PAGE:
Ajuan Mance

Where You Can Find Her: Currently scheduling a signing; see her Twitter feed for more information. Also, look for the afropick/barcode 8-Rock logo at the free tables in the Sails Pavillion.
Where You Can Find Her Online: Her personal site.
What’s the story?: Mance is currently promoting 1001 Black Men, an online sketchbook chronicling her encounters with Black men around the Bay Area, where she works. The gentleman pictured here, for instance, is No. 741:

I passed this guy a few weeks ago, at the San Francisco Public Library. I’d gone over to pick up the three pieces of art I’d shown as part of The Black Woman is God exhibit, curated by Karen Seneferu. It was the second incarnation of an exhibit that was at the African American Art and Culture Complex last summer. Like me he was heading toward the African American Center at the library and I watched with a little bit of envy as he disappeared into the stacks near the exhibit area.

Mance is also a zine creator, with her works including A Blues for Black Santa, Black Satyr, and The Little Book of Big Black Bears.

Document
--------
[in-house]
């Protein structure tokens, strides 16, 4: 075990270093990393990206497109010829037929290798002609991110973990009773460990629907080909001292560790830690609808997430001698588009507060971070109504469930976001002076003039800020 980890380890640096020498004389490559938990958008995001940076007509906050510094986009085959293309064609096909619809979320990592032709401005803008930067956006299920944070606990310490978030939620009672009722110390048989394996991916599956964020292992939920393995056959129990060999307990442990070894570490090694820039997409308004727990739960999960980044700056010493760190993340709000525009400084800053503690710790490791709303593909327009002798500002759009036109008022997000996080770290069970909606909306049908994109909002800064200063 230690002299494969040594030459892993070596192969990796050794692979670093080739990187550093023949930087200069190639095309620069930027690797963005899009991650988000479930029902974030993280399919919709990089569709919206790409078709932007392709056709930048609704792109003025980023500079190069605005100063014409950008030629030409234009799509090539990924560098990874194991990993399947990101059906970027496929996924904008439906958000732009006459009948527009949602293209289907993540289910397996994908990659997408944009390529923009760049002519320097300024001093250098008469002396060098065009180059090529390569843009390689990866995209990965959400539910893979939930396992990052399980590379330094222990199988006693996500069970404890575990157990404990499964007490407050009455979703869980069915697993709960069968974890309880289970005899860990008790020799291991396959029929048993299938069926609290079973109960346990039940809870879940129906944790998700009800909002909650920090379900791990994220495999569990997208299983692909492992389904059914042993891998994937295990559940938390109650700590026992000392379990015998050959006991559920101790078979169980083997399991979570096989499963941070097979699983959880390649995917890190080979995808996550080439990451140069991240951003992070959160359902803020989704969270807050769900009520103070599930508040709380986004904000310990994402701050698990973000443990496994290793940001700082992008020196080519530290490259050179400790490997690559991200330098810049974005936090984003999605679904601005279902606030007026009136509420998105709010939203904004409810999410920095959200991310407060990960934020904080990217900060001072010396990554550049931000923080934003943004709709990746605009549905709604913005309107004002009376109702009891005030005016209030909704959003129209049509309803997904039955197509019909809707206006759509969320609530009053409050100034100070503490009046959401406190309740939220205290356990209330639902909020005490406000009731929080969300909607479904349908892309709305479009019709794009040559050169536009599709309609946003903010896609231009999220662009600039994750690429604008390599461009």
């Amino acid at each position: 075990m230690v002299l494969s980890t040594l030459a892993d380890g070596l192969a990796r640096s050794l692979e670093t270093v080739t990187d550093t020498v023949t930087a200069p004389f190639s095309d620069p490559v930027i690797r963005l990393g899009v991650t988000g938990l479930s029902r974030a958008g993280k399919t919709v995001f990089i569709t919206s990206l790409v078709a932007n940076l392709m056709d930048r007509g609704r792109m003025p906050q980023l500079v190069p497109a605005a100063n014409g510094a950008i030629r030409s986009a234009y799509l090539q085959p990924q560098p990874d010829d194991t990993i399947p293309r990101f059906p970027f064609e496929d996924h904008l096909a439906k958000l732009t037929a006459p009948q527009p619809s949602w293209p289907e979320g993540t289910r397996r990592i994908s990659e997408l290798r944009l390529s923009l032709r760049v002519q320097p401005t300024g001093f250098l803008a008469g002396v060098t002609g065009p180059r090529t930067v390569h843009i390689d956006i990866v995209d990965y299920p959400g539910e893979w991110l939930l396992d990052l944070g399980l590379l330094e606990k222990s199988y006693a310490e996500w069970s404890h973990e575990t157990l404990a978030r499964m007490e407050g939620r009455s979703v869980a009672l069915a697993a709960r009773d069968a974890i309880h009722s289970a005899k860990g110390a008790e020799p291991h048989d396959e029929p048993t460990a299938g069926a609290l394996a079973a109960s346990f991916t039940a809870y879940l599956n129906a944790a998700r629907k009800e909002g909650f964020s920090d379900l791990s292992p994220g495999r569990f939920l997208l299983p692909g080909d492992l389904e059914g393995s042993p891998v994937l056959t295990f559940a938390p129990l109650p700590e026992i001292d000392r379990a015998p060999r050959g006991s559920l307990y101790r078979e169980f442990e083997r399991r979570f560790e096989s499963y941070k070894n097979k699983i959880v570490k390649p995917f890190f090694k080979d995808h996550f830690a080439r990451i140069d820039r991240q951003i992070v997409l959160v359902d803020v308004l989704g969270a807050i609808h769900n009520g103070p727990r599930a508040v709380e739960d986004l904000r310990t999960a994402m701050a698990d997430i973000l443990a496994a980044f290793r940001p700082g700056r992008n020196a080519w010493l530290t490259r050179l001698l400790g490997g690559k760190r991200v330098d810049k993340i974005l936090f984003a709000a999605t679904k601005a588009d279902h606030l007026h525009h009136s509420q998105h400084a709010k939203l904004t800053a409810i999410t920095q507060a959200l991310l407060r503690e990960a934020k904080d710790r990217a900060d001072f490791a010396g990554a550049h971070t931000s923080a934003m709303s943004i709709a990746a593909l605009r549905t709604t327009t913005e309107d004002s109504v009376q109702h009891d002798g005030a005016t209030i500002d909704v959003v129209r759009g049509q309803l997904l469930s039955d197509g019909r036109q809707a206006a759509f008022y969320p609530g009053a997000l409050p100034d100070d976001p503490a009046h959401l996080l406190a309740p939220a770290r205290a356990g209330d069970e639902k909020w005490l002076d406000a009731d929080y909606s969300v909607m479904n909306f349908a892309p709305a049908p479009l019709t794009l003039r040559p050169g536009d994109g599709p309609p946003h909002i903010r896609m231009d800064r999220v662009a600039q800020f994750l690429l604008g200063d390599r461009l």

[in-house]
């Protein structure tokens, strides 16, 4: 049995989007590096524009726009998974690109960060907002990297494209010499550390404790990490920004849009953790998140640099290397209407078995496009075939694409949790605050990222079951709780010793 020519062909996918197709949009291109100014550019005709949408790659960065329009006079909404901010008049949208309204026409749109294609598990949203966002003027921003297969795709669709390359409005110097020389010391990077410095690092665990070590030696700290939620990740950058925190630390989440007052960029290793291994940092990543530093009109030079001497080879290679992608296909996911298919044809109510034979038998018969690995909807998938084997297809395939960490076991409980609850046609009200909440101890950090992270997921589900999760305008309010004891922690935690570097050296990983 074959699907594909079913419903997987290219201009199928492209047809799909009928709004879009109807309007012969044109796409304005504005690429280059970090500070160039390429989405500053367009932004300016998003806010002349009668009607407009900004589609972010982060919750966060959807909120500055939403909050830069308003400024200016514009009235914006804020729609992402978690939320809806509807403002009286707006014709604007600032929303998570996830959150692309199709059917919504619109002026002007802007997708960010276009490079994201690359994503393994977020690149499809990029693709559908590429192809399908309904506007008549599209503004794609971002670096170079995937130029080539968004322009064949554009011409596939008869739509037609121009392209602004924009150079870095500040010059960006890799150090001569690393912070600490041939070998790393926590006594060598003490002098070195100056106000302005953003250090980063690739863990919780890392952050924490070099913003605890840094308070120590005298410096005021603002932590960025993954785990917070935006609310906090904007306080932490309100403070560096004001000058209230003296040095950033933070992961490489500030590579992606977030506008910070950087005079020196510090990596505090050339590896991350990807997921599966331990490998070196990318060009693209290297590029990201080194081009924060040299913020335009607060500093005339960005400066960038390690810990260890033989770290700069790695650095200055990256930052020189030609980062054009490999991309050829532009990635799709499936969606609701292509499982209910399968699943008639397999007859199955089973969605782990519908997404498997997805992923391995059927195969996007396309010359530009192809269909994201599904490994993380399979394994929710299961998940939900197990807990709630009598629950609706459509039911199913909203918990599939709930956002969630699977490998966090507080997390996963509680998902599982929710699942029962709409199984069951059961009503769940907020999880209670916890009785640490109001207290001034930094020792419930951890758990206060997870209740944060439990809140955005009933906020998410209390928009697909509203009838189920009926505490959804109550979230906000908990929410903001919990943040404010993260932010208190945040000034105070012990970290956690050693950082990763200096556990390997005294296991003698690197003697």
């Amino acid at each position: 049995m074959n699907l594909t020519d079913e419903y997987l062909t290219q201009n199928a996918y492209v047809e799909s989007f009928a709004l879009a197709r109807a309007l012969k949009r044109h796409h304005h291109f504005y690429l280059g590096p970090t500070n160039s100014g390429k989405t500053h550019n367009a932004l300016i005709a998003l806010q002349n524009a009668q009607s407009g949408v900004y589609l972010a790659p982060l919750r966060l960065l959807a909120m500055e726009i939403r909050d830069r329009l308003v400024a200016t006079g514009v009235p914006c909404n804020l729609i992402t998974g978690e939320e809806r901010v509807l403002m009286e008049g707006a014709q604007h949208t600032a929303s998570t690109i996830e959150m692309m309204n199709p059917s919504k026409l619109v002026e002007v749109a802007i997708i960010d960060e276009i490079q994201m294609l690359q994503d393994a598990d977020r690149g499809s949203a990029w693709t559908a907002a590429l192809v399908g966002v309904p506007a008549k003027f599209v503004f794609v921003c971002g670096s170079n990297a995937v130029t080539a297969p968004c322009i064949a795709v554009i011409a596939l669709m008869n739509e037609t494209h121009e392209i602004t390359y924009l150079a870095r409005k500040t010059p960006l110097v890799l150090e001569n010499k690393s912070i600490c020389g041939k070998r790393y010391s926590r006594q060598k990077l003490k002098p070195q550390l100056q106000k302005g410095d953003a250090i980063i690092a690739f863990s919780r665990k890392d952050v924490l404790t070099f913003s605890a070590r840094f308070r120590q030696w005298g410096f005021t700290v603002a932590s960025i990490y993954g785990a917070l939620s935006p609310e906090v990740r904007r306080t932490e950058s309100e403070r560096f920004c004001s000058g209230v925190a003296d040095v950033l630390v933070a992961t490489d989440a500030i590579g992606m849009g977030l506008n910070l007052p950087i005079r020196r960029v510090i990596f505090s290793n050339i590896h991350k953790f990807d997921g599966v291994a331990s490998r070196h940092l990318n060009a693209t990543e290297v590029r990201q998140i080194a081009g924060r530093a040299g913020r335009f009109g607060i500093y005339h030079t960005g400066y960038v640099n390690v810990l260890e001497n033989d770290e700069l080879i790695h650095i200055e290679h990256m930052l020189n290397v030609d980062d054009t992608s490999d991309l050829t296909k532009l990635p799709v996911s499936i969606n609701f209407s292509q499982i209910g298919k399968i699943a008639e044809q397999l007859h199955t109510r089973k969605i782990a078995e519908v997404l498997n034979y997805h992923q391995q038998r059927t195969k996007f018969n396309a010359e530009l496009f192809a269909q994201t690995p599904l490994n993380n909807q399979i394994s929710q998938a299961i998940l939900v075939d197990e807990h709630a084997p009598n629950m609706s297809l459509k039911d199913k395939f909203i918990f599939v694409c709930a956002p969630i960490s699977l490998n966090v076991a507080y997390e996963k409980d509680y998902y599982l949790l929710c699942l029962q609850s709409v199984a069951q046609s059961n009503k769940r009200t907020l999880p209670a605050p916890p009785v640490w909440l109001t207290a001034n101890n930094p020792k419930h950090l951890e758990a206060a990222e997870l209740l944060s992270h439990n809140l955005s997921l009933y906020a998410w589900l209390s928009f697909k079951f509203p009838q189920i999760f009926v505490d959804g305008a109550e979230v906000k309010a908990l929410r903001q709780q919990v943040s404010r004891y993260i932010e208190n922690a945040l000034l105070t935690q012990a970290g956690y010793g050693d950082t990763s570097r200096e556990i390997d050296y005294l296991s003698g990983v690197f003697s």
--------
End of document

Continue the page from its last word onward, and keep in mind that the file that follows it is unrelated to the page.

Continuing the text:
Eric Dean Seaton

Where You Can Find Him: Table P-13 in the Small Press Pavillion
Where You Can Find Him Online: Legend of the Mantamaji website and Facebook page; his Twitter feed.
What’s The Story?: Seaton, a veteran television director — he’s helmed 160 episodes of more than 32 different series — is promoting Legend of the Mantamaji, an urban fantasy set to be released this October. The story centers on attorney Elijah Alexander, who comes to find out he’s the last of the Mantamaji, a group of protectors with roots dating back 3,000 years. It’s also notable that the book will feature lettering by Deron Bennett, who was nominated for an Eisner Award two years ago for his work on titles like Jim Henson’s Dark Crystal, Jim Henson’s Tale of Sand and Helldorado, among others.

Strawberry Scented Burnout

Where You Can Find Them: See below
Where You Can Find Them Online: SSB website, Facebook page, and Twitter feed. Individual Twitter feeds listed here.
What’s The Story?: As CEO Francis Bautista explains in the video above, the project started as a webcomic and has evolved into the foundation of a pop-culture site that covers everything from relationships to mixed martial arts to video games.

“This comic, I really wanna say that it’s catered to kids that are starting college, kids that have gone through college and people that are, sad to say, my age,” Bautista says. “Early thirties, you know.”

  • Jayme

    I forgot to mention PMBQ Studios. They’ll be there as well.